Unlike polyester, recycled polyester uses PET as the raw material. This is the same material that is used in clear plastic water bottles, and recycling it to create the fabric prevents it from going to landfill. Recycled polyester fabric can be used to make products including carpets, leggings, swimwear, t-shirts, and reusable grocery bags.
Image courtesy: Patagonia fleece made with recycled nylon | Reformation
Like polyester, nylon fibre is made from petroleum. A synthetic fibre made of polymers, it doesn’t break down easily and accounts for about 10% of the debris in the ocean. Before nylon entered the market, the primary materials were cotton and wool. This soon changed when the synthetic polymer material was first shown at the 1939 New York World Fair where it was used for women’s stockings. It quickly flooded the textile market.
Nylon is not as easy or a cheap material to recycle but some pioneering companies have taken on the challenge. While the re-processing method is not entirely environmentally efficient or sustainable, recycling nylon keeps a huge percentage of petro-chemical waste away from landfill or being incinerated, releasing toxic emissions into our atmosphere. It also uses 27% less natural resources than the production of virgin nylon, reduces greenhouse emissions by 28%, and can be processed over and over again.
Brand name for recycled nylon. Econyl collects used nylon ocean waste such as used fishing nets, nylon carpets, and industrial plastic waste and turn it into products suitable for fashion, as well as high-tech clothing and sportswear. They estimate that for every 10,000 tonnes of Econyl polymer they make, they save 70 barrels of crude oil, and avoid 57,000 tonnes of CO2 emissions. And this sustainable method of fabric production is winning huge accolades from the fashion industry. Swimwear brands were among the first to invest in the use of Econyl fibres as the majority of their products are made from nylon. By the end of 2014, Adidas had sold more than 750,000 swimwear outfits made entirely from recycled nylon. Others who’ve adopted Econyl include Levi’s jeans and bags by Stella McCartney.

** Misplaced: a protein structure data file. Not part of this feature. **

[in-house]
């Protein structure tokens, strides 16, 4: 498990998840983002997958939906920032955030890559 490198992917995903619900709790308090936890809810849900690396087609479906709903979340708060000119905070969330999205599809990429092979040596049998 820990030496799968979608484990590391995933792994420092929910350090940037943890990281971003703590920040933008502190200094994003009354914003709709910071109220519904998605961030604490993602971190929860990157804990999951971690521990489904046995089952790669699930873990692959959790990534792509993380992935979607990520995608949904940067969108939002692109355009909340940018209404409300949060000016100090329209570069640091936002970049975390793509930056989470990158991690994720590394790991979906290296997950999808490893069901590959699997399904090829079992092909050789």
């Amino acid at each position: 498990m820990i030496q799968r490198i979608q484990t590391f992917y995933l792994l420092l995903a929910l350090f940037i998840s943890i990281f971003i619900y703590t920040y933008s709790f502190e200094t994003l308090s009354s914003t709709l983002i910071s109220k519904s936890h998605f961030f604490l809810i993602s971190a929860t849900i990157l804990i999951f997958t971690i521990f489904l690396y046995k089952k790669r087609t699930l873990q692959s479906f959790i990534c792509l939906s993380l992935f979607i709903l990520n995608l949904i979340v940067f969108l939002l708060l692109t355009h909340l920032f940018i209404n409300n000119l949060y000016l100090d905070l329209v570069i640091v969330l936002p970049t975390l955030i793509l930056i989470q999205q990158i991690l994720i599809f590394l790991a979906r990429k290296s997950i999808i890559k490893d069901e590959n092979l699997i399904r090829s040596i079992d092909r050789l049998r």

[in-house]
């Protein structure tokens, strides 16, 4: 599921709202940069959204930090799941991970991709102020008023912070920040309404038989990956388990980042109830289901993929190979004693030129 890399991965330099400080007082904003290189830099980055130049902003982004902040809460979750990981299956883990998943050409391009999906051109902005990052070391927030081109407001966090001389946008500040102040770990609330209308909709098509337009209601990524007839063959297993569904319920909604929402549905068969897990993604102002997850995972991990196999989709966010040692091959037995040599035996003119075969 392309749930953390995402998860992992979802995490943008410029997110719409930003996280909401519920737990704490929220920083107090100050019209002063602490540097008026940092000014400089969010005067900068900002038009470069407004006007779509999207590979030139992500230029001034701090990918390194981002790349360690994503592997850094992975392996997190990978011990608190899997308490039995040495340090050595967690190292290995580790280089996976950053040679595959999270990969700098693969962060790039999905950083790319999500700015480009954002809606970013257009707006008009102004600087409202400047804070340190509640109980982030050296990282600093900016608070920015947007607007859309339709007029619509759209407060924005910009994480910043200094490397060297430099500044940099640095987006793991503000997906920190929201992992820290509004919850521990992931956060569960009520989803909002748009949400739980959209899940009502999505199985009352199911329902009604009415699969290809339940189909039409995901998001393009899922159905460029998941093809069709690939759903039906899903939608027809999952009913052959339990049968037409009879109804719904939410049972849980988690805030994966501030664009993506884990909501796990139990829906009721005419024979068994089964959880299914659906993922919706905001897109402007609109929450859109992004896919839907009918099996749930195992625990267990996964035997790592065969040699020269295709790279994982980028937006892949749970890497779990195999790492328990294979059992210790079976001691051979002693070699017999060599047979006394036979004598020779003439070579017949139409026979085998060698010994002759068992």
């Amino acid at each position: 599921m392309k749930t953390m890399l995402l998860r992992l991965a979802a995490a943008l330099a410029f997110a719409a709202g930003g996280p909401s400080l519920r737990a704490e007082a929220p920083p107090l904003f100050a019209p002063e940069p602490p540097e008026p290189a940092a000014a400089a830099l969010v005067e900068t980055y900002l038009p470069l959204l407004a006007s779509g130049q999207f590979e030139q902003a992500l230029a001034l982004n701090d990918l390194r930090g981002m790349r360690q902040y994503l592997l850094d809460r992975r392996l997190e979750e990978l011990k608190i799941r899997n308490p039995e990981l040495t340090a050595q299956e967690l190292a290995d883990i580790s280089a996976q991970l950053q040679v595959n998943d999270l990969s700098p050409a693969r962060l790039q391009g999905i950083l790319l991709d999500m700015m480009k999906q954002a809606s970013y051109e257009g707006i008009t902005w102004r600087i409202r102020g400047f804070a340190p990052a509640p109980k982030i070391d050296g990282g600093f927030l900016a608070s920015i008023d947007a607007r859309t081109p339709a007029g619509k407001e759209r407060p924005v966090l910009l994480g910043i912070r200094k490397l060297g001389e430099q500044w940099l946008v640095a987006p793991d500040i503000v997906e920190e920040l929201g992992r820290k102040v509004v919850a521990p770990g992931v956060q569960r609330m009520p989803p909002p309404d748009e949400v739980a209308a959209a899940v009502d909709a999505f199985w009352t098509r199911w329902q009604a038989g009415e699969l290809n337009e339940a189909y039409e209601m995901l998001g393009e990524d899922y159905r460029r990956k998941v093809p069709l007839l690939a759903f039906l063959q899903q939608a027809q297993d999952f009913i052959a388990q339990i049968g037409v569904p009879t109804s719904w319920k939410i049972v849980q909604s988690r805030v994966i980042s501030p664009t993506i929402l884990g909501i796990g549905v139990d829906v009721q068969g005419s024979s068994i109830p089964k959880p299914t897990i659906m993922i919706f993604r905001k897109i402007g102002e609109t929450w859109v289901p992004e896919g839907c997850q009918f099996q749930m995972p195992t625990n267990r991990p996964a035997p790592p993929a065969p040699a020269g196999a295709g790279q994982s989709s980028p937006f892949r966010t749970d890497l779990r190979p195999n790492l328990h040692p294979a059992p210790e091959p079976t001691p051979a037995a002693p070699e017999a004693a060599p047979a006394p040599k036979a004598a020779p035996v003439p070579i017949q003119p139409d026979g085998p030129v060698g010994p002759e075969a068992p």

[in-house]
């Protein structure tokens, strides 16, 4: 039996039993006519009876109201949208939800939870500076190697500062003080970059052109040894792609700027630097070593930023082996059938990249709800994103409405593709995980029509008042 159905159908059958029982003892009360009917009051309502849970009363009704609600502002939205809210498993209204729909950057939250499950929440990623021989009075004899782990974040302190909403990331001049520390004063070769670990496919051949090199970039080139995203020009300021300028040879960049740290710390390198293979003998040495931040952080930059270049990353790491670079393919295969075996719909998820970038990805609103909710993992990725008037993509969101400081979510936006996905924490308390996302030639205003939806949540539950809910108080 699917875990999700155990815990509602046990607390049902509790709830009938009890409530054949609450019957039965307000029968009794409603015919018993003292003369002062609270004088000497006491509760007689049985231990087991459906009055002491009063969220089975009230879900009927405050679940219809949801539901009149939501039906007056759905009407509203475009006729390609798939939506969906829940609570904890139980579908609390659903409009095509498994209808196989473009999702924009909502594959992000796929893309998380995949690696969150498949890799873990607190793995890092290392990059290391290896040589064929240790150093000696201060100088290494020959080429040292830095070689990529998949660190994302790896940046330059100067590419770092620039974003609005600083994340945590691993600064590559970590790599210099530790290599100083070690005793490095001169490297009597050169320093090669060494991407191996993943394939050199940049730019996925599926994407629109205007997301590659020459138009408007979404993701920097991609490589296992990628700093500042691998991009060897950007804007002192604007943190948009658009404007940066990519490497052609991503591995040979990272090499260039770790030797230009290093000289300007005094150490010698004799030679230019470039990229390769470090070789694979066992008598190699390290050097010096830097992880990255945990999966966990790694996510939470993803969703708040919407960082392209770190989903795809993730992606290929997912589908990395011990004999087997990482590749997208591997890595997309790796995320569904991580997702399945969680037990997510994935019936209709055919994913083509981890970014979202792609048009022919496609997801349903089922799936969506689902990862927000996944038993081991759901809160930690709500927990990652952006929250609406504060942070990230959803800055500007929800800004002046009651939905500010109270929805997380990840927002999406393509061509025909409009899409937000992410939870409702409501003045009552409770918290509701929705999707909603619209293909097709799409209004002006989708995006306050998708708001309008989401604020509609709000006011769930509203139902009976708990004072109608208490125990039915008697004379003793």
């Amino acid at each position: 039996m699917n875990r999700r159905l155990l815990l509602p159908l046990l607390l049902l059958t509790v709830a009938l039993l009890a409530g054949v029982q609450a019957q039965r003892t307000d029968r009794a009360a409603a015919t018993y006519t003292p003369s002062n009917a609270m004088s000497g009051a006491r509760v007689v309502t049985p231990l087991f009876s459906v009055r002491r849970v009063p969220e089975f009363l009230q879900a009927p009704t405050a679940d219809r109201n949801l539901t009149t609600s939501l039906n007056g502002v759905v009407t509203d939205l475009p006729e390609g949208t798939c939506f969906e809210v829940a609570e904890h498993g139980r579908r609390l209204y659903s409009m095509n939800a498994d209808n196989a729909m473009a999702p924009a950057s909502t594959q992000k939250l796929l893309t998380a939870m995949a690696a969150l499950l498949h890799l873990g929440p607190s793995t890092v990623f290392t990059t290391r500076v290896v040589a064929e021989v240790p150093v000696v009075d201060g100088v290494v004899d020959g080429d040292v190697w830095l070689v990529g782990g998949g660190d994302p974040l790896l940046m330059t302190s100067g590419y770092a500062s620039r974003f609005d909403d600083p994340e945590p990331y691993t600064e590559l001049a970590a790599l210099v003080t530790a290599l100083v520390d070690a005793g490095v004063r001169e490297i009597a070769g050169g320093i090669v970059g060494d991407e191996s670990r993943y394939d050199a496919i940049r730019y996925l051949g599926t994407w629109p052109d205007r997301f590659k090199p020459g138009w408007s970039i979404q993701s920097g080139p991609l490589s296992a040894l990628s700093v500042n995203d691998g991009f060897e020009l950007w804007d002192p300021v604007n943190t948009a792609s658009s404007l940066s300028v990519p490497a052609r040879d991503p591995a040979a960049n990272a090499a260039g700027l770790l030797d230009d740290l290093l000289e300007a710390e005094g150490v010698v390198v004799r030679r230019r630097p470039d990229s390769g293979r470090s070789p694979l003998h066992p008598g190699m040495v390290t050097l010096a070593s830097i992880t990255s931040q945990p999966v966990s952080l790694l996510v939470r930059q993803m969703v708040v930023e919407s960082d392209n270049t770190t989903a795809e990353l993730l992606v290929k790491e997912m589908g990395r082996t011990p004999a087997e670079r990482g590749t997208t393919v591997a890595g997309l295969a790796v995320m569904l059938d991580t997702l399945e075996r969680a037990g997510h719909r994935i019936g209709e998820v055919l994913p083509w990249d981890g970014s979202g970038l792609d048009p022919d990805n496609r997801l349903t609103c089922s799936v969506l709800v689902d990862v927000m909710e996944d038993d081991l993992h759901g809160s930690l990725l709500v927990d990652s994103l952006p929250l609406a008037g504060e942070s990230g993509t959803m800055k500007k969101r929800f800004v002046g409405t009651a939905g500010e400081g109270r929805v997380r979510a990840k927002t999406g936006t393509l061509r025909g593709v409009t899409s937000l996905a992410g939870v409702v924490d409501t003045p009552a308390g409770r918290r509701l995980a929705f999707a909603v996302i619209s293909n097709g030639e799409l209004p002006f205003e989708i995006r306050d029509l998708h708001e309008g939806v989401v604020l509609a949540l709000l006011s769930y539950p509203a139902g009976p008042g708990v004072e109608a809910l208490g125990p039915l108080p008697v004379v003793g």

Hyosung, a Korean company, has developed a method for recycling discarded nylon items into a textile grade fibre called Regen. As textile grade yarn is the finest achievable form of the fibre, the recycled material is not inferior to virgin nylon in any way, and can be used for a number of applications.
Image courtesy:Girlfriend Collective Recycled polyester AKA PET
Recycling plastic isn’t a perfect solution, and it doesn’t solve the fact that once plastic is made, it’s here to stay for a very long time. Finding a new life for these already-made products, however, is definitely a step in the right direction.
So continue supporting those innovative, creative brands. When consumers purchase products made with recycled content, they’re sending a message to companies that they value their sustainability efforts. By creating awareness and demand for recycled products, we help solidify recycling programs and recycled goods as valuable pieces in the production process.
That being said, it’s all still plastic, and that has downsides. Have you ever heard of microfibers of microplastics? In its fabric form, polyester and RPET fabrics contain tiny fibres that can cause a big problem. Every time synthetic fabric is washed, hundreds of thousands of these small plastic particles are released into the water. These eventually make their way into places like lakes, rivers, and the ocean. To reduce the impact, try washing your eco-plastic garments as infrequently as possible, opting to air clean whenever possible.